Do I need to replace Windows XP in my network?

I am sure by now everyone has heard that Microsoft will end all support and updates for Windows XP in just over a month.  The IT Press is full of articles of doom and gloom similar to the Y2K predictions that were made by many back in 1999.  Well I have some good news and some bad… and what YOU need to do as you make a decision for your organization.

Good News:

Windows XP will continue to work on any computer in its current state.

Bad News:

There will be no additional Security Updates and Fixes to correct new threats that are discovered.

What can you do?

Microsoft.com

First, identify how this will impact your business.

Take an inventory of Windows XP PCs and divide them into two groups. Group 1 are those PCs used daily on your network to access the Internet for web access or Internet communication.  These PCs should be immediately targeted for replacement.  Group 2 are those PCs that have some other purpose such as controllers for machinery, dedicated PCs that run equipment or processes such as CAD, estimating, or other business processes that DO NOT use the web or Internet.  My recommendation is that you can continue to use these PCs for the lifetime of the PC hardware.

The last decision to make is based upon your installed Anti-Virus security products used on Windows XP.

Ask your security vendors such as Symantec and Trend Micro, how long they will continue to issue signature updates for products installed on Windows XP.  This should be the last possible date you continue to use a Windows XP Computer that will have any access to the Internet.

Next week we will look at the true cost of Windows XP replacement… it may surprise you that a new operating system such as Windows 7 or Windows 8 is the least expensive part of an upgrade.

Paul R. Cook
Paul R. Cook
Vice President, Network Services Group
Paul.Cook@CustomSystemsCorp.com

Things To Do With An Old Server

This Old Server

Today, we’re going to discuss things you can do with your old server hardware.  With everything going Virtual or Hosted now, sometimes you’re left with an old server that you don’t know what to do with.  Besides the obvious, (boat anchor, paper weight, etc.) we can still put that ol’ reliable server to good use.  Let’s assume that the warranty on your old server is out-of-date, and you have already moved all of your production services to either new supported hardware, or to a hosted service like Office 365.  As an example, our in-house Exchange Email server was migrated to Office 365 several months ago, and a SQL service we were providing has also been moved off-site.  That leaves us with two perfectly good (although old and no longer covered by manufacture warranty) servers.  One of these servers has plenty of disk space, but not a lot of memory.  The other has lots of memory, but not a lot of disk space.  This gave me an idea:  Use an iSCSI connection between the two servers, and setup a development environment.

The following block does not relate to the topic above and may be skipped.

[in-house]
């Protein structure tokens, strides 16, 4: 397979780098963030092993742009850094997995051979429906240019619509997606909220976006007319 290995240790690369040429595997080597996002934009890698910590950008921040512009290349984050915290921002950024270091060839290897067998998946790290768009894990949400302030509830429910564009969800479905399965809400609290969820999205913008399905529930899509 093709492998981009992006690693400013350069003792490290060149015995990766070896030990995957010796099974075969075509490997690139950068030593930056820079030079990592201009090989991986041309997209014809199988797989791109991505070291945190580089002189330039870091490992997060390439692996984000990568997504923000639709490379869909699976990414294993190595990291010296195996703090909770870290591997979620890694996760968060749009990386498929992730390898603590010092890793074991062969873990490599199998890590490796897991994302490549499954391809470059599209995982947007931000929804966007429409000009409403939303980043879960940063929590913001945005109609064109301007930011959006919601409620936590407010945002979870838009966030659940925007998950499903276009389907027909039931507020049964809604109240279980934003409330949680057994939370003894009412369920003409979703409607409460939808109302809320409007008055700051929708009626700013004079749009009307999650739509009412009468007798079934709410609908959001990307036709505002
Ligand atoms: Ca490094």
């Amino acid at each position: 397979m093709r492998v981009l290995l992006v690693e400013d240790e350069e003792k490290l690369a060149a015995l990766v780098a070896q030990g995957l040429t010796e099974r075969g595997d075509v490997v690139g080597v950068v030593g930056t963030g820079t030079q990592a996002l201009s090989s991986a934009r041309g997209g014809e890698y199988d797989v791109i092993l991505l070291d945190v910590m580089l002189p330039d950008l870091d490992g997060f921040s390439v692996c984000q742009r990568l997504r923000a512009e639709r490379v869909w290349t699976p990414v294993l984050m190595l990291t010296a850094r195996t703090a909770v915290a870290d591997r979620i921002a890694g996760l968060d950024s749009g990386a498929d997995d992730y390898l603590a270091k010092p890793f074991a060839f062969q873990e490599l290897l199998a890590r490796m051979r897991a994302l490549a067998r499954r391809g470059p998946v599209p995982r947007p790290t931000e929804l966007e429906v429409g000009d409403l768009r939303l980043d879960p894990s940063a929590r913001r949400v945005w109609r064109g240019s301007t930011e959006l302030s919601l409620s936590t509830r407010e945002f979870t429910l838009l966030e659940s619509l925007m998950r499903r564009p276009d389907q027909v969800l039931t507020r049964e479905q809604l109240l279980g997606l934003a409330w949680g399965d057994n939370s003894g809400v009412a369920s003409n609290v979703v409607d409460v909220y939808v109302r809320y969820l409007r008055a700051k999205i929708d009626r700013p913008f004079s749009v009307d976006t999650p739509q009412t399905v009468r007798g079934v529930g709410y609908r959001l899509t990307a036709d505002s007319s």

Making the Old New Again

Internet Small Computer System Interface (iSCSI) has been around and in use for about a decade, but vast improvements have been made with Windows Server 2012.  Before today, you had to use either the Microsoft iSCSI add-ons, 3rd party tools, and they were more difficult to manage.  Now you can use the iSCSI tools right from the Windows Server 2012 management console.  But not only are design and setup easier; With higher performance network equipment, iSCSI connections are more reliable, and much faster than they used to be.  But you don’t need to go out and buy fiber optic cards.  Gigabit Ethernet cards can be found in just about any server built in the last five years, and are easy to find.  While I’d like to go out and buy fiber optic cards, this is only for development purposes, and I set a goal in the beginning of this experiment to only use equipment that I already had.  Both of my test servers have dual gigabit cards (two ports each), and will be plenty fast enough.

We have ways of Making You Talk

There are two simple ways to setup your physical iSCSI connection: Use a switch that supports VLANS, or just use an 8wire cross-over cable.  Many Cisco routers include a cross-over cable, so I have a few.  Just make sure that they are 8wire – many cross-over cables only have 4 wires to simply cross the transmit and receive signals – but these can only handle 100mb – and we’re going for the full gigabit here.

After installing Windows 2012 on both servers, I assign a static IP address to both primary NIC cards that resides on my primary subnet (192.168.1.x).  This is for server management purposes, and to connect to the rest of my network.  Then I assign a static IP to the secondary NIC cards that do NOT reside on my primary network, for example 10.0.0.x.  This will keep the iSCSI traffic off of my primary network equipment, and make the traffic between the two iSCSI servers MUCH faster.

Next, I use the Windows 2012 Server tools to setup my primary iSCSI management server (DEVHOST1) and my secondary iSCSI storage server (STORAGE1).  From the Windows Server 2012 management tools,   we assign all of the available disk space on STORAGE1 as a LUN to store our Virtual hard drives, which will be managed by the DEVHOST1 server.

Here’s what it looks like:

old server 1

By keeping the iSCSI network traffic on its own subnet, either on a separate switch or by using a cross-over cable, we improve the performance of both.

I can now install Microsoft Hyper-V on the DEVHOST1 server.  I can then build Virtual Servers with their large files located on the STORAGE1/LUN1 server.